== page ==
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Recent climatic and anthropogenic imprints on lacustrine systems in the Pyrenean Mountains inferred from minerogenic and organic clastic supply (Vicdessos valley, Pyrenees, France)

Simonneau, Anaëlle and Chapron, Emmanuel and Courp, Thierry and Tachikawa, Kazuyo and Le Roux, Gaël and Baron, Sandrine and Galop, Didier and García, Marta and Di Giovanni, Christian and Motelica-Heino, Mikael and Mazier, Florence and Foucher, Anthony and Houet, Thomas and Desmet, Marc and Bard, Edouard Recent climatic and anthropogenic imprints on lacustrine systems in the Pyrenean Mountains inferred from minerogenic and organic clastic supply (Vicdessos valley, Pyrenees, France). (2013) Holocene, 23 (12). 1764-1777. ISSN 0959-6836

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Official URL: http://dx.doi.org/10.1177/0959683613505340

Abstract

High-resolution seismic profiling has been combined with geochemical analyses of both watershed samples and five lacustrine cores retrieved from two natural lacustrine basins of glacial origin: Lake Majeur and Lake Sigriou (1630 m a.s.l. and 1995 m a.s.l., respectively, Eastern French Pyrenees). Identifying specific minerogenic and organic markers of autochthonous and allochthonous supply, data allow documenting past climatic and anthropogenic pressures. Over the past century, the lacustrine sediment of Lake Majeur has been essentially composed of algae, drastically contrasting with the natural sedimentary infill of the basin, mainly resulting from soil erosion from the mid–late Holocene. Since ad 1907, the Lake Majeur has been used for hydroelectricity production. Human-induced lake-level regulations, affecting up to 37% of the lacustrine surface, have increased by fourfold the accumulation rate of the lake and favoured water enrichment. Rubidium abundance within the lacustrine sediments of the two lakes reflects the mid–late Holocene palaeohydrology. After dam construction in ad 1907, greater quantities of rubidium found in Lake Majeur sedimentary infills indicate drier climatic periods, such as from ad 1975 to ad 1982, during which water reservoirs were particularly in demand. Inversely, before the dam was built, rubidium fluctuations were correlated with wetter conditions and hydrological events were recorded as sandy layers deposited by canyon reactivation, synchronous with European climatic deterioration phases. We notably document that the Mediaeval Climate Anomaly was interrupted by some humid periods dated c. ad 940, ad 1080, ad 1100 and ad 1250. We also date the onset of the ‘Little Ice Age’ c. ad 1360 and identify that this period was wetter after c. ad 1500.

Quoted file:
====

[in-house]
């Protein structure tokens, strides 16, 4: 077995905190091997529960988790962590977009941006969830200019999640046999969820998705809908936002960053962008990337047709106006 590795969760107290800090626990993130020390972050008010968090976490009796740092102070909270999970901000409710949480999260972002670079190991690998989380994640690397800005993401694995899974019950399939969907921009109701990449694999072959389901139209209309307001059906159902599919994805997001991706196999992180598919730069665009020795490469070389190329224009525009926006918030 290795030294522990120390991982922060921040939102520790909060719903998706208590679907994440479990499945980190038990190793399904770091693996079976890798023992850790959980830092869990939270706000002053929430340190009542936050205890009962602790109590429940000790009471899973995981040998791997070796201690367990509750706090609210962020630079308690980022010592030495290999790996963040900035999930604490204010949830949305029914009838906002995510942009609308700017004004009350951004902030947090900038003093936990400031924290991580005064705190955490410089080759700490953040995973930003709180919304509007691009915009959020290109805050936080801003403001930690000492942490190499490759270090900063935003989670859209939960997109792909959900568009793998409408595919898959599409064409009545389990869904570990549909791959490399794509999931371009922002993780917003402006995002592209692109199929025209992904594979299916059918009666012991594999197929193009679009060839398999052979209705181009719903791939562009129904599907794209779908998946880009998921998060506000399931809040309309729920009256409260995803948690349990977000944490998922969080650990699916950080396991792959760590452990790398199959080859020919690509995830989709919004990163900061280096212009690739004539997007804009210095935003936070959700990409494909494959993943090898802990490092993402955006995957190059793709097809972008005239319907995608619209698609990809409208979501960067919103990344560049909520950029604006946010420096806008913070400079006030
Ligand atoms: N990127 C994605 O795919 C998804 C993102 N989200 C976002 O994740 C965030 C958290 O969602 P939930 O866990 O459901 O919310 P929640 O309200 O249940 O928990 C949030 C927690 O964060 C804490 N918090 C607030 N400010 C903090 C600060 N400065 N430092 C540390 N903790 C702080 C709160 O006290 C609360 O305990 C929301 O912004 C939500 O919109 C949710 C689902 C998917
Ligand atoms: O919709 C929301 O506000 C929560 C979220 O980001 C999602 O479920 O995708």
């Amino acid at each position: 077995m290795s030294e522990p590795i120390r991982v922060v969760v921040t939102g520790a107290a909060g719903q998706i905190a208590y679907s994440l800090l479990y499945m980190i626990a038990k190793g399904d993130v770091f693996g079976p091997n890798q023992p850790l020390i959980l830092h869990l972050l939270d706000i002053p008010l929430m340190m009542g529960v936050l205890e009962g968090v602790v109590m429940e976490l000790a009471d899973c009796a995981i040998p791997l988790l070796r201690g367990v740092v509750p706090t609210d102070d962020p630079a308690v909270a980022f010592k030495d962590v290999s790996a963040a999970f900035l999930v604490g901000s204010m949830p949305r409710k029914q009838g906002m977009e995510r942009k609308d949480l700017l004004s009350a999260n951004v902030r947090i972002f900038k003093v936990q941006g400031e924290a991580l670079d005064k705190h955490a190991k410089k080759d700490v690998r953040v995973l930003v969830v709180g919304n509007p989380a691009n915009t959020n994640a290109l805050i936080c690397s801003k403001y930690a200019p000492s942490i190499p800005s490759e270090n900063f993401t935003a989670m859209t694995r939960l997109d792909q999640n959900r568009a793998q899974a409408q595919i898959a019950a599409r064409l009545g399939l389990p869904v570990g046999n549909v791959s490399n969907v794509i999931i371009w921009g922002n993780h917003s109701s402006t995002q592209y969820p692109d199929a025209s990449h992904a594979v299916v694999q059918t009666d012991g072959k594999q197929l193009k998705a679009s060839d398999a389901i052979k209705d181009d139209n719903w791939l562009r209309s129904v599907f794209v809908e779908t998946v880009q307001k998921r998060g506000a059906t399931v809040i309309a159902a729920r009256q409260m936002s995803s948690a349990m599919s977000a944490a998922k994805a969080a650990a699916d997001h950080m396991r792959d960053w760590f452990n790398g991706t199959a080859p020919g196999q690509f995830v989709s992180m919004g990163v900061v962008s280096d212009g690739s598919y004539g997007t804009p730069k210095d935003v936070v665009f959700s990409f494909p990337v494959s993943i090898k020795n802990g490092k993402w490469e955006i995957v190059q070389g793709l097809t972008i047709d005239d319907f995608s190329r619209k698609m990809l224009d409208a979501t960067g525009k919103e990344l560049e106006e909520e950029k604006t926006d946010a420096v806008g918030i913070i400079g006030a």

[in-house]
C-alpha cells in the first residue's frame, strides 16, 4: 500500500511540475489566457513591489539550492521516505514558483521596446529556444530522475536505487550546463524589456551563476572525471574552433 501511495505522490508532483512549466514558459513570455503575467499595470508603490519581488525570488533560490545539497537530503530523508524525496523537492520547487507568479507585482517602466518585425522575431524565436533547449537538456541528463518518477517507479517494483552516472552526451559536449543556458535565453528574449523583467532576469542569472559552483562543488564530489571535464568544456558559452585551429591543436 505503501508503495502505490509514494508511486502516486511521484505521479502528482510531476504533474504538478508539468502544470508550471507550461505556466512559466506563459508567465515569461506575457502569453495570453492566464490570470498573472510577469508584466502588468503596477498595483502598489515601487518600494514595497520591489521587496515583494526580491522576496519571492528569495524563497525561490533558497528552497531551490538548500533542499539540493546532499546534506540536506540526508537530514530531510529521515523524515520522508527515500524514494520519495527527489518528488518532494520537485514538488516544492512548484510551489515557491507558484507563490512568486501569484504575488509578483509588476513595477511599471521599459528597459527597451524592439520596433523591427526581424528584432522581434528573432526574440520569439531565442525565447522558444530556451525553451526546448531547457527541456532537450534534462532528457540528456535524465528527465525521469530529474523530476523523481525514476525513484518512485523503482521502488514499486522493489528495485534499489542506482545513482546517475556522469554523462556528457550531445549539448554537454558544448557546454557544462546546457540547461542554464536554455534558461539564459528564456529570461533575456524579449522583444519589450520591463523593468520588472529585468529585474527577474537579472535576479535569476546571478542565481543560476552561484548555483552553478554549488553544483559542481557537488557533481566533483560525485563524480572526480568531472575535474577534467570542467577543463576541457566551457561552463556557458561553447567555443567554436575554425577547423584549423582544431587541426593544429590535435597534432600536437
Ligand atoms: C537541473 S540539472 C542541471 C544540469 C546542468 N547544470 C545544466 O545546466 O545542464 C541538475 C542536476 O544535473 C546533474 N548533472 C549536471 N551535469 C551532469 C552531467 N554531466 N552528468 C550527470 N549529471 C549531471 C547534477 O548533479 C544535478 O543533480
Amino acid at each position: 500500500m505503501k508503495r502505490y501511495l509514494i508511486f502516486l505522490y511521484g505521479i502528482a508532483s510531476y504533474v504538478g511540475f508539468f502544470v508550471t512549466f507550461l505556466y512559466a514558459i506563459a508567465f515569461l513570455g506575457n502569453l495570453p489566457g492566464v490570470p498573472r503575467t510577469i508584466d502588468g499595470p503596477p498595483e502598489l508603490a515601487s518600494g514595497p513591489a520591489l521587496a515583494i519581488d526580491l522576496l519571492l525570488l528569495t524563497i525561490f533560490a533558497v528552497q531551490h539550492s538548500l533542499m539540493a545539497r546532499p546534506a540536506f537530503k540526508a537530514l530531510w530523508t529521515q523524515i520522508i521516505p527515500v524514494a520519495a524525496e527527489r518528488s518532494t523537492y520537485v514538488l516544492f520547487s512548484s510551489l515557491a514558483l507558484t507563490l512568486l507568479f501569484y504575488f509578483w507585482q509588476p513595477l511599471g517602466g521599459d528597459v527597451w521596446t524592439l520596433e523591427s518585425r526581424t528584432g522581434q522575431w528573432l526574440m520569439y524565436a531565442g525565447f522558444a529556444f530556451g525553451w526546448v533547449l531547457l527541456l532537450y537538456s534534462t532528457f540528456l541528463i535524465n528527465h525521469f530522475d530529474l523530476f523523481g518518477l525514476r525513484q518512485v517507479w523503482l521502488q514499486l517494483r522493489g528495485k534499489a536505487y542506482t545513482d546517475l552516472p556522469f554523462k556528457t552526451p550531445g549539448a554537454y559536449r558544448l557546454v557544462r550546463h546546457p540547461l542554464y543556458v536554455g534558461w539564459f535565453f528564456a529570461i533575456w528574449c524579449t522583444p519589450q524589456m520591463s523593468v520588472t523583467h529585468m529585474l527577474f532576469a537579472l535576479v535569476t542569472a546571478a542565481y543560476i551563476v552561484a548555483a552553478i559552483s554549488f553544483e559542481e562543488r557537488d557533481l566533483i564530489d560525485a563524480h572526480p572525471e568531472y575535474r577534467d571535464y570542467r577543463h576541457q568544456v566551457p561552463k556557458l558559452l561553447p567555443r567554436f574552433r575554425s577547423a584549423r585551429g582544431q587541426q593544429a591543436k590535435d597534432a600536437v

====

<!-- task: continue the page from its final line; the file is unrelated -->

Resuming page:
Item Type:Article
Additional Information:Thanks to SAGE Publications editor. The definitive version is available at http://hol.sagepub.com/content/23/12/1764
Audience (journal):International peer-reviewed journal
Uncontrolled Keywords:
Institution:Other partners > Aix-Marseille Université - AMU (FRANCE)
French research institutions > Centre National de la Recherche Scientifique - CNRS (FRANCE)
Other partners > Collège de France (FRANCE)
Université de Toulouse > Institut National Polytechnique de Toulouse - INPT (FRANCE)
French research institutions > Institut de Recherche pour le Développement - IRD (FRANCE)
Université de Toulouse > Université Toulouse III - Paul Sabatier - UPS (FRANCE)
Université de Toulouse > Université Toulouse - Jean Jaurès - UT2J (FRANCE)
French research institutions > Bureau de Recherches Géologiques et Minières - BRGM (FRANCE)
Other partners > Ministère de la culture et de la communication (FRANCE)
Other partners > Université d'Orléans (FRANCE)
Other partners > Université François-Rabelais de Tours (FRANCE)
Other partners > Université de Perpignan Via Domitia - UPVD (FRANCE)
Laboratory name:
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Deposited By: Gael Le Roux
Deposited On:11 Apr 2014 08:54

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